Character vs. Competence: What Does Your Company Value?

Ranjan has been associated with Vodafone for over a decade now, prior to which he held key positions at Delphi, Gillette India, Hindustan CocaCola Beverages, and Reliance Telecommunications, to name a few.

A few months back, my news feed buzzed with the instance of ball tampering by the Australian team. On the face of it, the offence itself was minor; yet the outcry especially at the home country was significant and led to bans for the parties involved. As Harsha Boghle’s comment put it, it wasn’t about the ball tampering at all, it was about heroes letting their country down. Latest in a long string of examples where character and competence come in conflict, it demonstrated yet again, character is often on the losing side.

The above is by no means to suggest that competence is not necessary but to merely posit which side in corporate life does trade-off happen. In most cases, the competence is valued over character. History is littered with examples that any compromise on the former is more dangerous than the latter. While Arthur Andersen, Enrons, and Satyams are easy to recollect in corporate world, this failure permeates across. The 2012 Lance Armstrong’s fall from grace is well covered in annals of sports history. Indeed many of our companies are made vulnerable every day by small yet significant instances of someone compromising on character. This someone can be a competent professional too.

The way the entire Ball tampering scandal unfolded made me reflect why would a team that is considered having one of the best in bowling attack choose to do something like this? What makes a person so driven to win the race that one tends to compromise on the ‘how’. While not exhaustive, it can be boiled down to following scenarios:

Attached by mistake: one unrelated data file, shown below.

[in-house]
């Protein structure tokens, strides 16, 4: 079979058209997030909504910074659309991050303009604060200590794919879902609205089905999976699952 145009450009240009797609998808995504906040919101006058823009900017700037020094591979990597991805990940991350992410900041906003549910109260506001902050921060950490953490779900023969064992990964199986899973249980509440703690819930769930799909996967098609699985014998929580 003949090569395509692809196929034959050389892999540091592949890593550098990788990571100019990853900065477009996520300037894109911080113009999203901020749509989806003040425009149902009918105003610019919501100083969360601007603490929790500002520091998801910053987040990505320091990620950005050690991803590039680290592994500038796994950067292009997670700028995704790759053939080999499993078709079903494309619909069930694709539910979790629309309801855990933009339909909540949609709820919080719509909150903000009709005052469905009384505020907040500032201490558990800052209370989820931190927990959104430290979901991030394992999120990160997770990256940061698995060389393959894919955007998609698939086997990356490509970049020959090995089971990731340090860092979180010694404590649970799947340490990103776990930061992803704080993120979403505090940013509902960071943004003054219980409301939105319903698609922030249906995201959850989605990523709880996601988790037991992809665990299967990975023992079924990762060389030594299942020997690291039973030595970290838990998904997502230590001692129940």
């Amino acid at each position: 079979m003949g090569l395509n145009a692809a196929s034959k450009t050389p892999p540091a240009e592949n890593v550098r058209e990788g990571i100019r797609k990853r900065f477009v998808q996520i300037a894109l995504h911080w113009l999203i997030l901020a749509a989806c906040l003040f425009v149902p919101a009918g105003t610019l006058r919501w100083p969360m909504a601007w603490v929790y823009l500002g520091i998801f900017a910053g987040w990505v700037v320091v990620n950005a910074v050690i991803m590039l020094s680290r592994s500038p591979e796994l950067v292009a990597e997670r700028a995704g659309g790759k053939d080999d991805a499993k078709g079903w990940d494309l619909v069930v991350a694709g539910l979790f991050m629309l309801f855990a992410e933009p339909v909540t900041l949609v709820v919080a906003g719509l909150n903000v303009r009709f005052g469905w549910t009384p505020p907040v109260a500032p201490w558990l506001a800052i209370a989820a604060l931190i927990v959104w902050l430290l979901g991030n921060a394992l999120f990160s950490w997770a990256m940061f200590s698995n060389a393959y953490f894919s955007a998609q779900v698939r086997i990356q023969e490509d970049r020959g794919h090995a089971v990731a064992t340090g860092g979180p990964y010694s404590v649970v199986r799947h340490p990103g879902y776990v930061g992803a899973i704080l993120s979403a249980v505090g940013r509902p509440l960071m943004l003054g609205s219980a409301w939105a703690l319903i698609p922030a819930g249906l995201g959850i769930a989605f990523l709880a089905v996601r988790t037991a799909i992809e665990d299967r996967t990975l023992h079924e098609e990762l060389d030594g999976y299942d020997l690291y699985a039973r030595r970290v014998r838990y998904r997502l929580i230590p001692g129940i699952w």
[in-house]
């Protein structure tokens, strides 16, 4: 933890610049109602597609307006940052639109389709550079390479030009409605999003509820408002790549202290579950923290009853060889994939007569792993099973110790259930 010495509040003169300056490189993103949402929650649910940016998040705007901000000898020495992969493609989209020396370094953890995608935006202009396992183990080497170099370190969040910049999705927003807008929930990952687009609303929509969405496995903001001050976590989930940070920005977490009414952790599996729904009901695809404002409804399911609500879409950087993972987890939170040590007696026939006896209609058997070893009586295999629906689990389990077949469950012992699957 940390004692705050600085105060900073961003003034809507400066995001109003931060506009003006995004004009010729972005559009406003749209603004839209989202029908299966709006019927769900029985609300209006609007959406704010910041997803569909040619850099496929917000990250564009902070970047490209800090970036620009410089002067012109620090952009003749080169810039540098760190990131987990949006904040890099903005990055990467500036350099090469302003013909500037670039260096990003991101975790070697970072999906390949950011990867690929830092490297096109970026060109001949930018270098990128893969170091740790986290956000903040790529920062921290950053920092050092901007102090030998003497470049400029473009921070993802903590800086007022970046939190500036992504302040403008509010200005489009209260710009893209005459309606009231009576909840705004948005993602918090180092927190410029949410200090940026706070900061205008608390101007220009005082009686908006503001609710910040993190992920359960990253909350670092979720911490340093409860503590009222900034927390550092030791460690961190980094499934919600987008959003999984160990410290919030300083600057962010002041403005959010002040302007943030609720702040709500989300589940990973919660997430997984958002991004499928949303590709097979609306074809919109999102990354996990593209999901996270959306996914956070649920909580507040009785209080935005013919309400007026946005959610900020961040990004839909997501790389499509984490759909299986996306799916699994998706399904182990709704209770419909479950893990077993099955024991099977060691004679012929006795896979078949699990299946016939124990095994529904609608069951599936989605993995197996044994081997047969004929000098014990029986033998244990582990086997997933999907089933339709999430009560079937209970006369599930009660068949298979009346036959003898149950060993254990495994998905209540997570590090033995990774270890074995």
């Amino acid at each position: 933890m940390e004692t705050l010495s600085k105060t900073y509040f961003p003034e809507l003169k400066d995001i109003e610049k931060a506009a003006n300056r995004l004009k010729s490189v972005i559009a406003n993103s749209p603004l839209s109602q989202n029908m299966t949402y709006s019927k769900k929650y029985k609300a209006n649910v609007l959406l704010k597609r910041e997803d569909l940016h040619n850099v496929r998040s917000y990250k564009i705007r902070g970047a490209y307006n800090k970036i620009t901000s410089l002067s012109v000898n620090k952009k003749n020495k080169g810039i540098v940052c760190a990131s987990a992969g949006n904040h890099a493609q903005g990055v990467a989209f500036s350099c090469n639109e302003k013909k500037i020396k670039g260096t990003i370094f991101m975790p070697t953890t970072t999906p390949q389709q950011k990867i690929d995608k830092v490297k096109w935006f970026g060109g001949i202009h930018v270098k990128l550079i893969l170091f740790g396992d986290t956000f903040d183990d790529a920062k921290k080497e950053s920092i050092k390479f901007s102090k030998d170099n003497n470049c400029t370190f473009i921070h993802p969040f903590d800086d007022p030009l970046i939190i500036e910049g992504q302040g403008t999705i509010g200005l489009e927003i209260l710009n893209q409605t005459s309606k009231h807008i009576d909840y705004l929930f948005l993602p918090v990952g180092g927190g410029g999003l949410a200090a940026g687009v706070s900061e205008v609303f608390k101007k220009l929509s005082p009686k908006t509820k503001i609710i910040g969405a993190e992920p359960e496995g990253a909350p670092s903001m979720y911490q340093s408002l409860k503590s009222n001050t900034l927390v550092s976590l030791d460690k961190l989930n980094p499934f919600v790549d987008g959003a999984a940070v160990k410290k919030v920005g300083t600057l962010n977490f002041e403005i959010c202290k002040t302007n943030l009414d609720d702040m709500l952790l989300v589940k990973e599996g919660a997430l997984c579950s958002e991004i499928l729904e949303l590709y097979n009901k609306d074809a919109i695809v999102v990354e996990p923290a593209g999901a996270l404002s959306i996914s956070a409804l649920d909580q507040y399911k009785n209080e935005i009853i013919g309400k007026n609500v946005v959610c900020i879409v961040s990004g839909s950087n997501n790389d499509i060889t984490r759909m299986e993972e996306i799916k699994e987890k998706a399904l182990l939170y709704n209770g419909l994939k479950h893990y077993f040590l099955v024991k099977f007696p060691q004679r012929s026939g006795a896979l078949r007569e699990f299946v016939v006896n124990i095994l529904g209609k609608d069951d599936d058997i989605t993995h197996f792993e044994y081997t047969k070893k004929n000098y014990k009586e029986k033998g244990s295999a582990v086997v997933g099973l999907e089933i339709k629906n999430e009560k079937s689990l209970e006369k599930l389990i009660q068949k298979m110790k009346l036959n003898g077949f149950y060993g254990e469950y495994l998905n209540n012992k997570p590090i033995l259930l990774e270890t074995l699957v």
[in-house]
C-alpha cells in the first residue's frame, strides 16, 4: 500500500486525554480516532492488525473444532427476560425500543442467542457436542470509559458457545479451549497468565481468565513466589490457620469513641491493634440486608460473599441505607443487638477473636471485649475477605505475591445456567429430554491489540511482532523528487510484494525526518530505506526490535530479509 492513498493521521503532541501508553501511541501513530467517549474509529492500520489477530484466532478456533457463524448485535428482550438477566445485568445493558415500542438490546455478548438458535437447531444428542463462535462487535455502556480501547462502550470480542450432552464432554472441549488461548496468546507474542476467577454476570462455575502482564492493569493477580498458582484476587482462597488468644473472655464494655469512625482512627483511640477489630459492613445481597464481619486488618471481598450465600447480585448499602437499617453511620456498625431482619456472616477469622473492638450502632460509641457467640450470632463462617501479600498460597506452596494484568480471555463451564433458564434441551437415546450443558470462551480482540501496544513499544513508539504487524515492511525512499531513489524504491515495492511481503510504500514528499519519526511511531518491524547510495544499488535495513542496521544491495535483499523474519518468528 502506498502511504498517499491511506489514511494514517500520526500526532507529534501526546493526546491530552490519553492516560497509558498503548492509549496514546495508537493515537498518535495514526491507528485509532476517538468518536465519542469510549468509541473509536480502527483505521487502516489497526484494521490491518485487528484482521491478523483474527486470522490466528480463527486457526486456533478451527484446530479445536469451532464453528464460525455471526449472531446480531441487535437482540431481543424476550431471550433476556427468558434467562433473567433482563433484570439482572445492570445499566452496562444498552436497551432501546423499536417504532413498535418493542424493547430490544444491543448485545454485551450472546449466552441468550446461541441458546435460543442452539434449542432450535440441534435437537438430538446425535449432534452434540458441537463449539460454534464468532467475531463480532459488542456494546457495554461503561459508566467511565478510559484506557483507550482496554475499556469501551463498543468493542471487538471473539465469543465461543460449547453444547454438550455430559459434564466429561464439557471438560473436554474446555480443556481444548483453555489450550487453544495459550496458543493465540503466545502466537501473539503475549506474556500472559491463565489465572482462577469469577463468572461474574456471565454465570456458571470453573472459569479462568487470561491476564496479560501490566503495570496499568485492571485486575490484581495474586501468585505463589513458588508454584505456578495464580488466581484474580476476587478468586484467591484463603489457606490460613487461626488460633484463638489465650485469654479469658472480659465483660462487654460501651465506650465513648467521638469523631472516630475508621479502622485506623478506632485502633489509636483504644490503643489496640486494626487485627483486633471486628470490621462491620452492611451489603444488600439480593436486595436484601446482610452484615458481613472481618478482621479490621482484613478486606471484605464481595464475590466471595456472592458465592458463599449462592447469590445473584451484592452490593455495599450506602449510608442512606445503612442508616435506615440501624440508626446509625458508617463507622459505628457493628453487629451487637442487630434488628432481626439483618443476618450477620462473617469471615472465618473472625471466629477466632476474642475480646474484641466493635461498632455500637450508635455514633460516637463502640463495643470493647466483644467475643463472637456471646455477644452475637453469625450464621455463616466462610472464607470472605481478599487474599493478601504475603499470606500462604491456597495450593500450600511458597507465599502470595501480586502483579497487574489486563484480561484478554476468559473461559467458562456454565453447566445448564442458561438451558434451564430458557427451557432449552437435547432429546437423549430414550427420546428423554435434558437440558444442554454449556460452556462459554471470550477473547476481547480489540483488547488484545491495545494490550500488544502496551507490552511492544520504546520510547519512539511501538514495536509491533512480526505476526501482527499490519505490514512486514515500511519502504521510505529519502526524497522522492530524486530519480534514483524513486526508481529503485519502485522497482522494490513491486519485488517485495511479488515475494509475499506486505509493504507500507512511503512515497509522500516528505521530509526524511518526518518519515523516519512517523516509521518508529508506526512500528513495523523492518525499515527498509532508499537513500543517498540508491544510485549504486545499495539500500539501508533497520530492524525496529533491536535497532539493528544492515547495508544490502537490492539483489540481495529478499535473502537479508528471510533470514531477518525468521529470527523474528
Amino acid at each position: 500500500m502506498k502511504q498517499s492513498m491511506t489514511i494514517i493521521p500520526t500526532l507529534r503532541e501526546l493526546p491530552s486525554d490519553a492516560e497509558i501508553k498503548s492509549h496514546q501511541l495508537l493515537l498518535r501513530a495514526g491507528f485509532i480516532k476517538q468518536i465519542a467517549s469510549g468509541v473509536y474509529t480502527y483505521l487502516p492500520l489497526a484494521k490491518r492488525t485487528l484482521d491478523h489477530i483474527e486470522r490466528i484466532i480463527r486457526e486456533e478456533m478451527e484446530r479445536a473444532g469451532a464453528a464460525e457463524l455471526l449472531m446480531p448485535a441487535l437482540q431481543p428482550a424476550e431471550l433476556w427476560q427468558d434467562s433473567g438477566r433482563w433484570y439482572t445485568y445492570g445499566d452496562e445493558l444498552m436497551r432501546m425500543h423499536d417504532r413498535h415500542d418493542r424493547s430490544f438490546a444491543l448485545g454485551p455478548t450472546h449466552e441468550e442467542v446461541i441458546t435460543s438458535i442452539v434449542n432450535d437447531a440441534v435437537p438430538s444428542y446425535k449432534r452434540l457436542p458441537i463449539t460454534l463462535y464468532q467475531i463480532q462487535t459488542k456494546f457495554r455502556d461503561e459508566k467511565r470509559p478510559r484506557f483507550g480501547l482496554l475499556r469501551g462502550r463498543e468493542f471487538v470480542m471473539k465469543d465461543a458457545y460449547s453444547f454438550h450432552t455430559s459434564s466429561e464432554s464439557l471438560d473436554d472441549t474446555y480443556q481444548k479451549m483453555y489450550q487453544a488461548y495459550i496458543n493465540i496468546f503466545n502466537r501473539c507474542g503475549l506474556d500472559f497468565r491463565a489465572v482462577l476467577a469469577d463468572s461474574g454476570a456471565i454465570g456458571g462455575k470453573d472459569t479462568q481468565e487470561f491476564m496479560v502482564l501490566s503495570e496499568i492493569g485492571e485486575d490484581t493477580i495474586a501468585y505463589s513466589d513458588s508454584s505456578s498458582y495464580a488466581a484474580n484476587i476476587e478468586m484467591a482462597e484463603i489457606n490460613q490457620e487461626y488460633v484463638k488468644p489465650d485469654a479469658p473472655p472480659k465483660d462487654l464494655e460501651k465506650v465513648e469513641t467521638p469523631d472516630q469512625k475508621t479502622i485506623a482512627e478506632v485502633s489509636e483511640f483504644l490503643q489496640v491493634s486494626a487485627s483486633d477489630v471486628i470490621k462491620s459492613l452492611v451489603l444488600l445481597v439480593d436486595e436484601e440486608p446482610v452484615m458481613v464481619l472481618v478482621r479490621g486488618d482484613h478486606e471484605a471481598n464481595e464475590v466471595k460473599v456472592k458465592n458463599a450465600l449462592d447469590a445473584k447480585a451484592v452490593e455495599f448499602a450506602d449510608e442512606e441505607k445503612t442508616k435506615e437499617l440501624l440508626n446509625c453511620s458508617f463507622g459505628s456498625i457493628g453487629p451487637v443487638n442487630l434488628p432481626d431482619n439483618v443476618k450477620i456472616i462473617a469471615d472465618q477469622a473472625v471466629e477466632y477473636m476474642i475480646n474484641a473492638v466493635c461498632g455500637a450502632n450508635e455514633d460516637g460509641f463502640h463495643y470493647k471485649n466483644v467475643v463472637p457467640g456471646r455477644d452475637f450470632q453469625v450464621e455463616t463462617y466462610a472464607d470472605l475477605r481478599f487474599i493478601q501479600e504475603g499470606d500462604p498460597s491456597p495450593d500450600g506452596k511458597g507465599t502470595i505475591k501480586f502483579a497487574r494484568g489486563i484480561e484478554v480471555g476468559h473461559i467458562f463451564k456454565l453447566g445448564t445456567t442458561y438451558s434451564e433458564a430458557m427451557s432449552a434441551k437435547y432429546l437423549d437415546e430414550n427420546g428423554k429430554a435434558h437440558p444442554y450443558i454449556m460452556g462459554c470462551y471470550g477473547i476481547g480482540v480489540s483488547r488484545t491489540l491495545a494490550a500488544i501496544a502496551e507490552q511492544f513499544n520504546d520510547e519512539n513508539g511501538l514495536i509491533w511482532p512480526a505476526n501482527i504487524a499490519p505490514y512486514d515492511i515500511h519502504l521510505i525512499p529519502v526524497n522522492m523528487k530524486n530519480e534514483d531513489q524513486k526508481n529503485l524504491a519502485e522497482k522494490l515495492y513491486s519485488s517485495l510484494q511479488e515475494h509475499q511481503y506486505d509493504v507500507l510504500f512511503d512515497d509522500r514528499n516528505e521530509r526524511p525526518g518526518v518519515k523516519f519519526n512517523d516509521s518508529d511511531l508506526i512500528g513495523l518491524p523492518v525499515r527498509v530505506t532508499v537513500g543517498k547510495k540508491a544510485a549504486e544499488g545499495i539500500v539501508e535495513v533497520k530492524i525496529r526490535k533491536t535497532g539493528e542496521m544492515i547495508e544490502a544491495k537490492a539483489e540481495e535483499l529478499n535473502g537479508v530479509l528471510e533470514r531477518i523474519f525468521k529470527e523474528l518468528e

• The Push from the Top: If there is anything that the recent Uber issue has highlighted, it is that management missteps can lead to a consumer boycott for even the most promising companies. It is true that it is a hyper competitive, achievement - focussed world. In a market that pushes for unquenchable thirst of growth, many leaders believe that only running ahead of the market can help them survive. In many organisations where the underlying culture of performance is surmised as ‘you are as good as your last delivery’, it compels managers and teams to look at shortcuts. Overwhelmed with goals, these organisations induce stress instead of stretch.

• The Internal Urge to Win Despite of Knowing it is Wrong: The other side of idol worship is often the disappointment when our idols prove to be less than heroes. No other place illustrates this more than the world of sports. From scandals that rocked the 2016 Olympics to the massive FIFA fraud, the need to win bested even the most competent. They say character is what we do when no one is looking. In corporate life too, the need to win every round can sometimes come at odds with the espoused company ethic of ‘doing the right thing’. This culture is often seen in 'whatever it takes’ and even ok to break good rules. While out of the box thinking and going beyond are a hallmark for innovation, it is important to know that when accountability of decisions is diffused.